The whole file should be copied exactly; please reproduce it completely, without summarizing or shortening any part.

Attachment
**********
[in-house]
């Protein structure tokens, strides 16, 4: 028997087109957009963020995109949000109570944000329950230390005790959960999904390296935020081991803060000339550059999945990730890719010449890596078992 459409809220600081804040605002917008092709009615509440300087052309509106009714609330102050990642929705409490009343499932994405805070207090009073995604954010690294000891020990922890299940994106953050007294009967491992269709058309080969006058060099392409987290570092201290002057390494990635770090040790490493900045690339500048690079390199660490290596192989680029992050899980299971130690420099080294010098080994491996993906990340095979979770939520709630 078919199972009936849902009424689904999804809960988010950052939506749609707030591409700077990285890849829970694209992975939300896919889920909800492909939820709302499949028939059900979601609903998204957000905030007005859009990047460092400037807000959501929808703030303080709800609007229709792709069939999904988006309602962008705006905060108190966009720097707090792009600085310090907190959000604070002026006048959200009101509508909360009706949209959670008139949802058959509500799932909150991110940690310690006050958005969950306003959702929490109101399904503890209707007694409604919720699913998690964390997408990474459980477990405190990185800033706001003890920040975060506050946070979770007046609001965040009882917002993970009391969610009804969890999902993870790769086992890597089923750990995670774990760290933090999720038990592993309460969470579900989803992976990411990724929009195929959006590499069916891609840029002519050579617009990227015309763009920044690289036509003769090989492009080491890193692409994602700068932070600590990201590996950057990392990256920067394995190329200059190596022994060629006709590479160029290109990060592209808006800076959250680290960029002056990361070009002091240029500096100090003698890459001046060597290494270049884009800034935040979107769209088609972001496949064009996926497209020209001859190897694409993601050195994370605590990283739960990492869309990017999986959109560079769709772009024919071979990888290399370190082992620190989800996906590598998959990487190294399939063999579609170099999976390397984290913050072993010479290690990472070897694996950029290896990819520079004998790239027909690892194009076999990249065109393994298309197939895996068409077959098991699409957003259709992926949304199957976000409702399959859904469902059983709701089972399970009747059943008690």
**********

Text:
[in-house]
């Protein structure tokens, strides 16, 4: 028997087109957009963020995109949000109570944000329950230390005790959960999904390296935020081991803060000339550059999945990730890719010449890596078992 459409809220600081804040605002917008092709009615509440300087052309509106009714609330102050990642929705409490009343499932994405805070207090009073995604954010690294000891020990922890299940994106953050007294009967491992269709058309080969006058060099392409987290570092201290002057390494990635770090040790490493900045690339500048690079390199660490290596192989680029992050899980299971130690420099080294010098080994491996993906990340095979979770939520709630 078919199972009936849902009424689904999804809960988010950052939506749609707030591409700077990285890849829970694209992975939300896919889920909800492909939820709302499949028939059900979601609903998204957000905030007005859009990047460092400037807000959501929808703030303080709800609007229709792709069939999904988006309602962008705006905060108190966009720097707090792009600085310090907190959000604070002026006048959200009101509508909360009706949209959670008139949802058959509500799932909150991110940690310690006050958005969950306003959702929490109101399904503890209707007694409604919720699913998690964390997408990474459980477990405190990185800033706001003890920040975060506050946070979770007046609001965040009882917002993970009391969610009804969890999902993870790769086992890597089923750990995670774990760290933090999720038990592993309460969470579900989803992976990411990724929009195929959006590499069916891609840029002519050579617009990227015309763009920044690289036509003769090989492009080491890193692409994602700068932070600590990201590996950057990392990256920067394995190329200059190596022994060629006709590479160029290109990060592209808006800076959250680290960029002056990361070009002091240029500096100090003698890459001046060597290494270049884009800034935040979107769209088609972001496949064009996926497209020209001859190897694409993601050195994370605590990283739960990492869309990017999986959109560079769709772009024919071979990888290399370190082992620190989800996906590598998959990487190294399939063999579609170099999976390397984290913050072993010479290690990472070897694996950029290896990819520079004998790239027909690892194009076999990249065109393994298309197939895996068409077959098991699409957003259709992926949304199957976000409702399959859904469902059983709701089972399970009747059943008690």